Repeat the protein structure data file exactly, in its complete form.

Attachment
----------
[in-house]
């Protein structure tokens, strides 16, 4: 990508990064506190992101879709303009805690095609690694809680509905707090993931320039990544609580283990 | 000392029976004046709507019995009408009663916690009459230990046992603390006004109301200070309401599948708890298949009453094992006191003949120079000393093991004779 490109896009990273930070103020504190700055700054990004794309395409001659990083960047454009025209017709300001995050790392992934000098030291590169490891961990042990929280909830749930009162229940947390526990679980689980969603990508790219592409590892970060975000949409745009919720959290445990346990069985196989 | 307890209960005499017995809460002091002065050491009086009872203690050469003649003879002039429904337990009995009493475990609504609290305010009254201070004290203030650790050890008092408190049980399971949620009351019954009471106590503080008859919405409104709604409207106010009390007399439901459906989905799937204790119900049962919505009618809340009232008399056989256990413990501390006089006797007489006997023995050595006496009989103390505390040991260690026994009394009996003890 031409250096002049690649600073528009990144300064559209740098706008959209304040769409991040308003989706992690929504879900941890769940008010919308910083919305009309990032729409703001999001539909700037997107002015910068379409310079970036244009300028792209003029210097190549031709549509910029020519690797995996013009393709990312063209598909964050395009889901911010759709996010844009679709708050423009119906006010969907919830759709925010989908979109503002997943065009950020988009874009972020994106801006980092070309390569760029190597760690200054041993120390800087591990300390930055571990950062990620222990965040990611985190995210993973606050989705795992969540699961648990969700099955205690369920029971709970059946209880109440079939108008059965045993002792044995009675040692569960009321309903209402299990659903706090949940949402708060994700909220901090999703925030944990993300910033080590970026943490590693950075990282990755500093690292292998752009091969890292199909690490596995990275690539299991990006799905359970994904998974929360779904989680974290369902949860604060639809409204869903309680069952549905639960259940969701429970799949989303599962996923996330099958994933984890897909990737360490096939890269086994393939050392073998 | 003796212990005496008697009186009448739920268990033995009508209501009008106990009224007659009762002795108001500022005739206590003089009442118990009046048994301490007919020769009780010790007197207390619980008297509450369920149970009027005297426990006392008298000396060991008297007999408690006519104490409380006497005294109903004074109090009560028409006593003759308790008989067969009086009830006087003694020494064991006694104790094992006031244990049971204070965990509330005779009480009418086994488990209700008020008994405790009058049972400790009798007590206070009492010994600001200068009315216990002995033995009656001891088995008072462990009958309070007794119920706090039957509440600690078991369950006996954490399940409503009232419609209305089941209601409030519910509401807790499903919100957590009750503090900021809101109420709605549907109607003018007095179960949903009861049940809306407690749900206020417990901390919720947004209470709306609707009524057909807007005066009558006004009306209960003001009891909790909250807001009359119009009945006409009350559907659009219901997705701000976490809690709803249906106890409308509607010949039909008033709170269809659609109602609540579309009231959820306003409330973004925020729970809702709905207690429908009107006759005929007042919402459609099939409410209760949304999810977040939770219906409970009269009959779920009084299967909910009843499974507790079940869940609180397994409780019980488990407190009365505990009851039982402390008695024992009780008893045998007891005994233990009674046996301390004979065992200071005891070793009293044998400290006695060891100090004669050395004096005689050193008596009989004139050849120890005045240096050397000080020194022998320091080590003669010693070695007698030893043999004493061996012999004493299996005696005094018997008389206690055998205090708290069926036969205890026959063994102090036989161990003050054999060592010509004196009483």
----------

[in-house]
């Protein structure tokens, strides 16, 4: 990508990064506190992101879709303009805690095609690694809680509905707090993931320039990544609580283990 | 000392029976004046709507019995009408009663916690009459230990046992603390006004109301200070309401599948708890298949009453094992006191003949120079000393093991004779 490109896009990273930070103020504190700055700054990004794309395409001659990083960047454009025209017709300001995050790392992934000098030291590169490891961990042990929280909830749930009162229940947390526990679980689980969603990508790219592409590892970060975000949409745009919720959290445990346990069985196989 | 307890209960005499017995809460002091002065050491009086009872203690050469003649003879002039429904337990009995009493475990609504609290305010009254201070004290203030650790050890008092408190049980399971949620009351019954009471106590503080008859919405409104709604409207106010009390007399439901459906989905799937204790119900049962919505009618809340009232008399056989256990413990501390006089006797007489006997023995050595006496009989103390505390040991260690026994009394009996003890 031409250096002049690649600073528009990144300064559209740098706008959209304040769409991040308003989706992690929504879900941890769940008010919308910083919305009309990032729409703001999001539909700037997107002015910068379409310079970036244009300028792209003029210097190549031709549509910029020519690797995996013009393709990312063209598909964050395009889901911010759709996010844009679709708050423009119906006010969907919830759709925010989908979109503002997943065009950020988009874009972020994106801006980092070309390569760029190597760690200054041993120390800087591990300390930055571990950062990620222990965040990611985190995210993973606050989705795992969540699961648990969700099955205690369920029971709970059946209880109440079939108008059965045993002792044995009675040692569960009321309903209402299990659903706090949940949402708060994700909220901090999703925030944990993300910033080590970026943490590693950075990282990755500093690292292998752009091969890292199909690490596995990275690539299991990006799905359970994904998974929360779904989680974290369902949860604060639809409204869903309680069952549905639960259940969701429970799949989303599962996923996330099958994933984890897909990737360490096939890269086994393939050392073998 | 003796212990005496008697009186009448739920268990033995009508209501009008106990009224007659009762002795108001500022005739206590003089009442118990009046048994301490007919020769009780010790007197207390619980008297509450369920149970009027005297426990006392008298000396060991008297007999408690006519104490409380006497005294109903004074109090009560028409006593003759308790008989067969009086009830006087003694020494064991006694104790094992006031244990049971204070965990509330005779009480009418086994488990209700008020008994405790009058049972400790009798007590206070009492010994600001200068009315216990002995033995009656001891088995008072462990009958309070007794119920706090039957509440600690078991369950006996954490399940409503009232419609209305089941209601409030519910509401807790499903919100957590009750503090900021809101109420709605549907109607003018007095179960949903009861049940809306407690749900206020417990901390919720947004209470709306609707009524057909807007005066009558006004009306209960003001009891909790909250807001009359119009009945006409009350559907659009219901997705701000976490809690709803249906106890409308509607010949039909008033709170269809659609109602609540579309009231959820306003409330973004925020729970809702709905207690429908009107006759005929007042919402459609099939409410209760949304999810977040939770219906409970009269009959779920009084299967909910009843499974507790079940869940609180397994409780019980488990407190009365505990009851039982402390008695024992009780008893045998007891005994233990009674046996301390004979065992200071005891070793009293044998400290006695060891100090004669050395004096005689050193008596009989004139050849120890005045240096050397000080020194022998320091080590003669010693070695007698030893043999004493061996012999004493299996005696005094018997008389206690055998205090708290069926036969205890026959063994102090036989161990003050054999060592010509004196009483």